Iraq Students Show Virginia Tech Support
(04-24) 09:52 PDT BAGHDAD, (AP) —
Students in Baghdad, where universities have been hard-hit by violence, said they were saddened by last week’s massacre at Virginia Tech and hung up a banner to express their solidarity with “our brothers in humanity and in pursuing knowledge.”
“We want to let the whole world know that we do not support terrorism anywhere,” said Yassir Nazar, head of the student union at Baghdad Technology University, who organized the hanging of the banner near the campus gate.
It reads, “We, the students of Technology University, denounce the attack at Virginia Tech. We extend our condolences to the families of the victims who faced a situation as bad as Iraq’s universities do. The sanctity of campuses must be protected around the world.”
“We have lost many friends and professors,” Nazar said Monday. “But in spite of our wounds, we want to show our solidarity with the students of Virginia Tech who are our brothers in humanity and in pursuing knowledge.”
Student Asma Suhail echoed that sentiment.
“We only want to study and we have nothing to do with any problems,” she said, wearing a pink and white head scarf as she stood on the campus. “We stand with the students of Virginia Tech because as Iraqis living in this country, we suffer more than any other people … so that we can feel the suffering the students of Virginia having been through.”
In Baghdad and other Iraqi cities, scores of students have been killed and their campuses targeted by Iraqi insurgents who often regard universities as bastions of Western thought and political activities they oppose.
More than 200 university professors have been killed in the past few years, and thousands have fled the country to teach at universities abroad, said Basil al-Khateeb, spokesman for the Iraqi ministry of higher education.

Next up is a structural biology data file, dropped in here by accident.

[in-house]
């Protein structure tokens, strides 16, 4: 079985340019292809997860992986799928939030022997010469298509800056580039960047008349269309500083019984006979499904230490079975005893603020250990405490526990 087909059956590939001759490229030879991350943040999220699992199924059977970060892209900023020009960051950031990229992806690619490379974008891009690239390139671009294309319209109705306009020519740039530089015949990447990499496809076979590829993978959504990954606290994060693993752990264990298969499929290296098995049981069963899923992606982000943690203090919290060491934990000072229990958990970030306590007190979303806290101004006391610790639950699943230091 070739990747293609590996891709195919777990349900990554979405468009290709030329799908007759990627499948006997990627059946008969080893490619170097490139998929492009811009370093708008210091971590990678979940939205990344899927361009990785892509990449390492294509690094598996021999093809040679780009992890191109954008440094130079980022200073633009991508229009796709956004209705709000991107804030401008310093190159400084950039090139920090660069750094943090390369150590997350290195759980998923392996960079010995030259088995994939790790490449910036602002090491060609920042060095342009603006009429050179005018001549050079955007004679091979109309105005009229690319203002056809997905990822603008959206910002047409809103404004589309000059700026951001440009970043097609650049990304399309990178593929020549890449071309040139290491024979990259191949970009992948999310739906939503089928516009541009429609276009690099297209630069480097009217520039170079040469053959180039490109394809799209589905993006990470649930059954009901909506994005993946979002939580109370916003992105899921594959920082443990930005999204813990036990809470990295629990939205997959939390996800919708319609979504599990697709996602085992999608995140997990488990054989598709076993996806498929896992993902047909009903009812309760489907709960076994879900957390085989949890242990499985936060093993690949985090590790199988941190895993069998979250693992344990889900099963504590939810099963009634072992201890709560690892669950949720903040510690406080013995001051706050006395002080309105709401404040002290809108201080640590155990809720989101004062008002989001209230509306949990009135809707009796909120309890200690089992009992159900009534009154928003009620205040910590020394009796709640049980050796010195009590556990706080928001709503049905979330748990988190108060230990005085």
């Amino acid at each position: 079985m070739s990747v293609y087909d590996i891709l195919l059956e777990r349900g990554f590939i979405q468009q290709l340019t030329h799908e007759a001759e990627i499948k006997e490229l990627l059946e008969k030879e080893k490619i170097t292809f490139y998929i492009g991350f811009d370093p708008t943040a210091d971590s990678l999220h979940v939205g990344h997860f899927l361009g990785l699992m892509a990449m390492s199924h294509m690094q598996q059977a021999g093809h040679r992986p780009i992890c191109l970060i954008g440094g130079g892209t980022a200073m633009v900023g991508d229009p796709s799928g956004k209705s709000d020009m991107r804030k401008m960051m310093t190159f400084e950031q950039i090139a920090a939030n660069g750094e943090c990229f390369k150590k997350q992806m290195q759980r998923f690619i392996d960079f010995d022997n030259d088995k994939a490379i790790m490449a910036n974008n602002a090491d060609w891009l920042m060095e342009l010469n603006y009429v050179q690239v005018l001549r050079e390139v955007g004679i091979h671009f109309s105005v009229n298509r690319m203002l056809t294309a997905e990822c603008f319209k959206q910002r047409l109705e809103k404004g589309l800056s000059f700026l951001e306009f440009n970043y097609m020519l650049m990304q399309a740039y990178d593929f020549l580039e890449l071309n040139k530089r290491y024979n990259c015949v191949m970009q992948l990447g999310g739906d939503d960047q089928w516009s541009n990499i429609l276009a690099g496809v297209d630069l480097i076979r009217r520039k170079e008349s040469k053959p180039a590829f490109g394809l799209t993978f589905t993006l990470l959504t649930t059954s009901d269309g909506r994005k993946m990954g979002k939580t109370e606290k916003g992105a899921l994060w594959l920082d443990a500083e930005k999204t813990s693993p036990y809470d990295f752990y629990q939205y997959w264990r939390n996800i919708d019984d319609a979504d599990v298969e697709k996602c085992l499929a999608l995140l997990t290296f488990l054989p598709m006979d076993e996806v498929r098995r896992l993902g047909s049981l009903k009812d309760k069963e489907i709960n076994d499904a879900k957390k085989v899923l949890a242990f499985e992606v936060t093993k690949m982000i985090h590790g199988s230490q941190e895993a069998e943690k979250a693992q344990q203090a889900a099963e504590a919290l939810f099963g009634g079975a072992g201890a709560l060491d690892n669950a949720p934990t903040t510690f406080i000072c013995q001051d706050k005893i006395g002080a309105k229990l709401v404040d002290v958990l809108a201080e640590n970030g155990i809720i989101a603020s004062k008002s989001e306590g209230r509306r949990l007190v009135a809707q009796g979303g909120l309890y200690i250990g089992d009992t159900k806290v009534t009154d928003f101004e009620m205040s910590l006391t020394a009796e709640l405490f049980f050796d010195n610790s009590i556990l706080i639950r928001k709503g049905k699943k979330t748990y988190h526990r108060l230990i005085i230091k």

On Feb. 25, a female suicide bomber triggered a ball bearing-packed charge, killing at least 41 people at a mostly Shiite college whose main gate was left littered with blood-soaked student notebooks and papers amid the bodies.
On Jan. 16, two car bombs exploded as students from Mustansiriyah University lined up for rides home, killing at least 70 people and wounding at least 133.
Baghdad Technology University can seem more like a war zone than a college campus, despite its sports fields, modern buildings and a small garden with wooden benches.
Concrete barriers block nearby streets to keep out suicide car bombers. Students from Iraq’s complex mix of Sunnis, Shiites, Kurds and Christians walk peacefully across the campus, but the sound of ambulance and police sirens, military convoys driving past and U.S. helicopters flying overhead is nearly constant.
All students are searched before entering the campus video cell phones — which insurgents sometimes use to set off hidden bombs — are banned. Some students fall behind in their studies or miss exams because attacks or fighting prevent them from reaching campus. Baghdad’s frequent power outages also can make it difficult for them to study at home at night.
Although many Baghdad Technology University students regard Americans as much safer and luckier than they are, they were saddened by the tragedy at Virginia Tech, in which 32 people were gunned down by student Seung-Hui Cho.
“We denounce the shooting in Virginia Tech because it targeted students of knowledge,” said Hassan Abdul-Karim, a junior engineering major who said he has lost two friends to deadly insurgent attacks in his neighborhood of Baghdad. “Al-Qaida in Iraq does the same thing here in an effort to make ignorance prevail so its ideology can win.”
Zahra Hussein, a fourth-year engineering student, said she was shocked by the Virginia Tech killings in a country that is so much more peaceful and secure than Iraq. “For us, such attacks have become normal, even when they target students,” she said.
Mohammed Akram, a third-year chemical engineering student, said Iraq has seen many examples of recluses who have become suicide attackers. “But we are determined to complete our studies and do all we can for our country,” he said, as several friends standing around him on the campus nodded their heads in agreement.